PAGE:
Becky McOwen-Banks reveals her 3 great ads she had nothing to do with
A few words about Becky
Becky is a creative director with FCB Inferno, and is recognised for cross discipline thinking. She is an advocate for industry change, spearheading initiatives including the pilot of The Girlhood programme within FCB Inferno, leading the Girl Effect (Rwanda), partnering the launch of Creative Equals and speaking at TEDx. McOwen champions the need for greater diversity in the search for better creative work.
Maltesers "Theo's dog"
This 2016 ad was part of AMV BBDO’s campaign for Maltesers selected by Channel 4 to champion diversity. The Channel 4 initiative gave away £1m of its commercial air time to help improve representation of disability in TV advertising. The ads continue on the "gossip break" ads already being produced by Mars and AMVBBDO without missing a beat – this time told by disabled people.
Cat Collins, strategy partner at AMV BBDO, explained in a statement: "Rather than creating distance by putting disabled people on a pedestal, we believed we could achieve more by showing disabled people simply as… people."
Boddingtons "Stay in the sun"
This 1994 ad by BBH was in the highly successful series for Boddingtons Bitter, "the cream of Manchester." What initially looks like a spot for sun cream is in fact an ad for the other cream that lets you stay in the sun forever - Boddingtons. TV presenter and model Melanie Sykes is the star of the ad.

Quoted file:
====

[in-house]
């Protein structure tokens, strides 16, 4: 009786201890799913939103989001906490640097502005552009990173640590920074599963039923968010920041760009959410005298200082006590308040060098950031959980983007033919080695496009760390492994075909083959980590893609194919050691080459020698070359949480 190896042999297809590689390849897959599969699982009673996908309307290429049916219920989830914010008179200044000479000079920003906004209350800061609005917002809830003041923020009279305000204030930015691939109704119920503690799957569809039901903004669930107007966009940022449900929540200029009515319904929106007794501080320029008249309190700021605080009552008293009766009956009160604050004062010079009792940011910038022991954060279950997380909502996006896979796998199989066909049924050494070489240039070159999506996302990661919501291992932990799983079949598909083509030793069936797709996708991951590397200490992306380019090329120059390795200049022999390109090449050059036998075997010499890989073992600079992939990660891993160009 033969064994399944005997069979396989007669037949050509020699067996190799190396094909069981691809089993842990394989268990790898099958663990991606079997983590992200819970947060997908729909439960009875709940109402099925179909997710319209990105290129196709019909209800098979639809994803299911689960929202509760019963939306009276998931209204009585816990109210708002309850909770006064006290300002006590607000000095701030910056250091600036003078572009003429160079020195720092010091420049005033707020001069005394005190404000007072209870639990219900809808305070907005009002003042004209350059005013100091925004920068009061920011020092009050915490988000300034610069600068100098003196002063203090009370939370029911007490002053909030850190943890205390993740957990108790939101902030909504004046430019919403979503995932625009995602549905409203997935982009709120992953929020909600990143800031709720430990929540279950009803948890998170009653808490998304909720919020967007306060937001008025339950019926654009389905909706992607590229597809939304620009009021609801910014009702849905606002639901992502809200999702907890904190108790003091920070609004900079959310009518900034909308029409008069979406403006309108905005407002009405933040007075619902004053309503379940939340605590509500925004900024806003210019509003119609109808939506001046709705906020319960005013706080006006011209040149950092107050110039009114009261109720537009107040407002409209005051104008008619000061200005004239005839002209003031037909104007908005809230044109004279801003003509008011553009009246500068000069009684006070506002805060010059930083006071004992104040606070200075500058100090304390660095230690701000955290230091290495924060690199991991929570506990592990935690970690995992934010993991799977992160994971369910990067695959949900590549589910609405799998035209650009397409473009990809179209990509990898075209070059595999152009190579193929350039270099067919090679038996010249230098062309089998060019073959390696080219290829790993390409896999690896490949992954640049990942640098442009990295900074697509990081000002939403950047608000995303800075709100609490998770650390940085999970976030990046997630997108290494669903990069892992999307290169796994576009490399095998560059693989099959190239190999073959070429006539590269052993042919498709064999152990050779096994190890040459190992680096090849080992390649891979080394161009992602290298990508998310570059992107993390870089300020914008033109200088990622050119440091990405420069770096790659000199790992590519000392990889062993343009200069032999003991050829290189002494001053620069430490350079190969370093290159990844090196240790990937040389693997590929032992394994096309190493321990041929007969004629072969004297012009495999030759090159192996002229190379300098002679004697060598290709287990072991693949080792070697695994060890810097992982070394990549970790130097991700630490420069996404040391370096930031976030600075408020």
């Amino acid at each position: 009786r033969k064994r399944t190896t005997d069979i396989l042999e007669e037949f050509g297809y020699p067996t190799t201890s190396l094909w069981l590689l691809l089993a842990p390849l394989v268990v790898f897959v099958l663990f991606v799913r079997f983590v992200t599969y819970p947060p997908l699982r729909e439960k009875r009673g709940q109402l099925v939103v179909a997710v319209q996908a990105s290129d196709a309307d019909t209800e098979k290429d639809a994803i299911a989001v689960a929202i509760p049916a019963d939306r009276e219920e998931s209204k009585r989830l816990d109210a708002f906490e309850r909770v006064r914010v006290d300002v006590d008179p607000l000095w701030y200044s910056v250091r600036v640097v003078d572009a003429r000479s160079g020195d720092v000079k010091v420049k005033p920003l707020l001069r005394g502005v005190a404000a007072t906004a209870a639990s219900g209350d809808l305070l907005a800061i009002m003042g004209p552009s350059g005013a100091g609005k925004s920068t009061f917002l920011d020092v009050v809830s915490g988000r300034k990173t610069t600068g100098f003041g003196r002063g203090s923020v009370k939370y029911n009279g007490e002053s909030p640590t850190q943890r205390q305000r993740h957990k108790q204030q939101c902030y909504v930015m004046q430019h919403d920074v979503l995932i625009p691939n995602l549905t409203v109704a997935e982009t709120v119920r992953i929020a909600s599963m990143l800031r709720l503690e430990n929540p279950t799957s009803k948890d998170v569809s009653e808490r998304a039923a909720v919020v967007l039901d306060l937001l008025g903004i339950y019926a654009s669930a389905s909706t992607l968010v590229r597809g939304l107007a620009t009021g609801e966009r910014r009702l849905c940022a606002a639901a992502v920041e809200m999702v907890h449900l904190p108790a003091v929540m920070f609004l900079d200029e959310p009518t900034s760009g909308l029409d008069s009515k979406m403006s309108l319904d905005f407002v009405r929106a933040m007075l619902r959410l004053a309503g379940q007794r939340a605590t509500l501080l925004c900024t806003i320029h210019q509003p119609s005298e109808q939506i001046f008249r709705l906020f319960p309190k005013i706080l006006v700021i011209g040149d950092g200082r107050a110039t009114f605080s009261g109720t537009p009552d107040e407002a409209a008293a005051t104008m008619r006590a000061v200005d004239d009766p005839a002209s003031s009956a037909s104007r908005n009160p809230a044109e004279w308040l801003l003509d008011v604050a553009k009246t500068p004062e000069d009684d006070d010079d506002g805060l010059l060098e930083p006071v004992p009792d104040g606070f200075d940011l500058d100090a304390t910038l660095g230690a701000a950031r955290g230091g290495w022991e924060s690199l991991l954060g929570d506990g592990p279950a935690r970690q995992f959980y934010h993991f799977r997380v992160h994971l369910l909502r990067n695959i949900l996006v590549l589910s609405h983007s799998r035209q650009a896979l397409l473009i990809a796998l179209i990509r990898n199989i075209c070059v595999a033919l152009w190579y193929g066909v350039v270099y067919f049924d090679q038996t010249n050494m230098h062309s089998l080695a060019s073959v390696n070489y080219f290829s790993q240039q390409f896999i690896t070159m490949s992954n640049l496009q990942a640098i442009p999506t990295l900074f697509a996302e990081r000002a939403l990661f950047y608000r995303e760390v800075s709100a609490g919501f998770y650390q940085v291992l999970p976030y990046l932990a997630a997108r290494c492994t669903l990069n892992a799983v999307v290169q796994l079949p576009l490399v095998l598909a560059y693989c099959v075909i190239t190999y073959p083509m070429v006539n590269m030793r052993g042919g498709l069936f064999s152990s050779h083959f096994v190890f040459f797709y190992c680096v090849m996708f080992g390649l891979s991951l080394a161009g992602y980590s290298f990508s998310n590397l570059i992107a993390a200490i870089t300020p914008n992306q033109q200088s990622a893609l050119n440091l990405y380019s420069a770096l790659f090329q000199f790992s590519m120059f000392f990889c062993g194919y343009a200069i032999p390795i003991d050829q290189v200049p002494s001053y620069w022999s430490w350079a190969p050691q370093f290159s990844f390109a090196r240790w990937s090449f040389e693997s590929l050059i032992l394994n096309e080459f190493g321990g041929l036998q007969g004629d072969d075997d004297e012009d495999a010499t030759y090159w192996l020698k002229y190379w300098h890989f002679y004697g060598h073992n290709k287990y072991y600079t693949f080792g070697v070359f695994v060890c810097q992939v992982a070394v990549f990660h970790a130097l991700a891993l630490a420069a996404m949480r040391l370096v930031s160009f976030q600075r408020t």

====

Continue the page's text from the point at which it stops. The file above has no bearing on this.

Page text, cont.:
Ministry of Sound "Use your vote"
Before the 1997 UK General Election, the Ministry of Sound launched a campaign designed to encourage young people to vote. The ads showed real-life, unscripted bigots ranting about single mothers crippling the welfare state, immigrants wasting NHS resources and, as in this ad, homosexuals.
The campaign by DDB London won a Yellow Pencil for TV & Cinema Advertising at the 1997 D&AD Awards.
About this series
In this series of short films, leading Thinkbox Academy members have the tricky task of selecting just three TV ads that have inspired them: brilliant commercials, old and new, that they admire but had nothing to do with.
The idea is not only to explore some of our greatest ads in the company of people who know a thing or two about making them, but also because of the proven link between creativity and effectiveness encourage the advertising industry to even greater heights.